# 6

# NONLINEAR REGRESSION

## 6.1 INTRINSIC LINEARITY/NONLINEARITY

In the classical linear regression model, the *multivariate regression hyperplane* has the form

where we have *m* predetermined explanatory variables or *regressors X*_{1}, ..., *X*_{m} and *ε* is a random error term. Here Equation 6.1 depicts a *linear regression model* since it is linear in the parameters *β*_{0}, *β*_{1}, ..., *β*_{m}. It is assumed that *n* > *p* = *m* + 1 and no exact linear relationship exists between the *X*_{j}'s, *j* = 1,..., *m*.

For fixed *X*_{j}'s, *j* = 1,..., *m*, the *population regression hyperplane* is specified as the conditional mean of *Y* given the *X*_{j}'s or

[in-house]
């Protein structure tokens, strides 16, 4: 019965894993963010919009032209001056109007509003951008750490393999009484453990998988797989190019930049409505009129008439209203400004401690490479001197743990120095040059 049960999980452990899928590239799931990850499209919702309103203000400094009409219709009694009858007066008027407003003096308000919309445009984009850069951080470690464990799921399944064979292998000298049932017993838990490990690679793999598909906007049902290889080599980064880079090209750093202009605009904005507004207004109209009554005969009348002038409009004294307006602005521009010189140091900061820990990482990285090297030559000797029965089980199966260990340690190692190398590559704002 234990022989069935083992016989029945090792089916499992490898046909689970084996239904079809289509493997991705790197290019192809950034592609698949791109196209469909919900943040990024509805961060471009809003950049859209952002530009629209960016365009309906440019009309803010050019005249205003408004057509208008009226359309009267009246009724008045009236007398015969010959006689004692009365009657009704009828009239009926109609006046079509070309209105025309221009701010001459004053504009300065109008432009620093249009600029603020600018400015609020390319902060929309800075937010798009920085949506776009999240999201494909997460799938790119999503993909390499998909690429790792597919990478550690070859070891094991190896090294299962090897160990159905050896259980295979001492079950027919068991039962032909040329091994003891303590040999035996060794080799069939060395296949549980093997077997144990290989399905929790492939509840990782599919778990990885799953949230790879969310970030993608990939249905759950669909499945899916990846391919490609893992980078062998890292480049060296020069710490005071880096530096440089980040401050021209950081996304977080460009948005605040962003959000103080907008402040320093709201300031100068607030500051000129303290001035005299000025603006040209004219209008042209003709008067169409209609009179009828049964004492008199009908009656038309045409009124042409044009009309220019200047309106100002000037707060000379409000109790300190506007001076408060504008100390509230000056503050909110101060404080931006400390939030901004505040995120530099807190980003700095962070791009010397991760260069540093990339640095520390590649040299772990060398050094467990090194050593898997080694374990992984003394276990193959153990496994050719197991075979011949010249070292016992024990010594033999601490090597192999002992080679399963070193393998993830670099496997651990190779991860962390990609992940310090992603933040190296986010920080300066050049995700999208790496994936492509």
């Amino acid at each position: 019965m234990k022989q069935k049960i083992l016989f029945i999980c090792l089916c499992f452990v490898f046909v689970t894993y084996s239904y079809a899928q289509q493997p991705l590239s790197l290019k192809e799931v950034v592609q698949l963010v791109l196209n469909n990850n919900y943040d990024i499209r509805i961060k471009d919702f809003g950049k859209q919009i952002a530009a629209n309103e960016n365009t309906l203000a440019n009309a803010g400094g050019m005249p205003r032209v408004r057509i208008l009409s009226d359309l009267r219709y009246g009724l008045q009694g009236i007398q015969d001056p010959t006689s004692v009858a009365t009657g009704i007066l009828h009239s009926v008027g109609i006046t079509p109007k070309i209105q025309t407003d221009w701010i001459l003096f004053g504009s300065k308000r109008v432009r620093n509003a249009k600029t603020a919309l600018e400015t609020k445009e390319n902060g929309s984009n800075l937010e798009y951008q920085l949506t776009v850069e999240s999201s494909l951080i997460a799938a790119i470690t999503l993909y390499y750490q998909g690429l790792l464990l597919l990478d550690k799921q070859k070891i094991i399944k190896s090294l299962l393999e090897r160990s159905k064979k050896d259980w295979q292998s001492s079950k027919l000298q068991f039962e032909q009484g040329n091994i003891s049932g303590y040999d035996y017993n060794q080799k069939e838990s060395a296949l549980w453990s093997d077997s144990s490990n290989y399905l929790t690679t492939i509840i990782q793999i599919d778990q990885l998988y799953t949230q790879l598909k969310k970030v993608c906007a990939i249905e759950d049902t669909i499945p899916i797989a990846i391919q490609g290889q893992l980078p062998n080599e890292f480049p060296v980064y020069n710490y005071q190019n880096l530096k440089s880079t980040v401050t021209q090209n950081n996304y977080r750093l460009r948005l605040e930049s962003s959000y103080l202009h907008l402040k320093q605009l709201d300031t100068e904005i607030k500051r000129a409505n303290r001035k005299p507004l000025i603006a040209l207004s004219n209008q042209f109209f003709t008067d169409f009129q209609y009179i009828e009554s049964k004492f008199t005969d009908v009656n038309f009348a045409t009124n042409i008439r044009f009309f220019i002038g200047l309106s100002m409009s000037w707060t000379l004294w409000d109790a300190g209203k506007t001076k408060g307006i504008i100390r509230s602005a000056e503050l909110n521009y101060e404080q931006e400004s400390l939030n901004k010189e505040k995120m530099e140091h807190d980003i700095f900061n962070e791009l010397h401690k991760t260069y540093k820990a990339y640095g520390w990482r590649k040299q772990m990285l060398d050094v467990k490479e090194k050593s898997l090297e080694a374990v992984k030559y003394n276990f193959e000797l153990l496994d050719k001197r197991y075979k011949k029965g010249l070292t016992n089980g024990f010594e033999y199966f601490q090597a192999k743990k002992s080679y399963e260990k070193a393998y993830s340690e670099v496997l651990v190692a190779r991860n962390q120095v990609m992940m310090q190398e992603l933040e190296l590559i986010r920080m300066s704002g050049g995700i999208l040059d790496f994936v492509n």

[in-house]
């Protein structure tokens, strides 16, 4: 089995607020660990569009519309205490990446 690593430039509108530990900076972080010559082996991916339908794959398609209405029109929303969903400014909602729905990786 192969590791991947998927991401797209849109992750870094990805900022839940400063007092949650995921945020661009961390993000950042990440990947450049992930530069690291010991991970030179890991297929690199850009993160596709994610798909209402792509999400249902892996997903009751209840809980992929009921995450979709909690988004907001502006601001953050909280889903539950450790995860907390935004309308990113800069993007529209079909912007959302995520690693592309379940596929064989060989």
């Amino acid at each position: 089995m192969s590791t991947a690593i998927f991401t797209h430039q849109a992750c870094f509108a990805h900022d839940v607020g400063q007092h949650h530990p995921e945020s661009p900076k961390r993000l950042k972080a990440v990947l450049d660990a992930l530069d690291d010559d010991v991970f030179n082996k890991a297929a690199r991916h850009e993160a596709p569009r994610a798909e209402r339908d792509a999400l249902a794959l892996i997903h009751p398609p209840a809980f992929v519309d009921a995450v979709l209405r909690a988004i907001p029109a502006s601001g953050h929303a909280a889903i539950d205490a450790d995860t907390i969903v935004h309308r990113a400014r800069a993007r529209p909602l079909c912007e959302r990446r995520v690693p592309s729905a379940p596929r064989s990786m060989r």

given that *E*(*ε*) = 0. Given Equation 6.2,

that is, the population intercept is the mean of *Y* given that all of the *X*_{j}'s are set equal to zero. Also,

is termed the *j*th *partial regression coefficient*; that is, as *X*_{j} increases by one unit, the average value of *Y* changes by *β*_{j} units, given that all remaining explanatory variables are held constant. Once the *β*_{k}'s, *k* = 0, 1,..., *m*, are estimated from the sample information, we obtain the *sample regression hyperplane*

where *Ŷ* is the estimated value of ...

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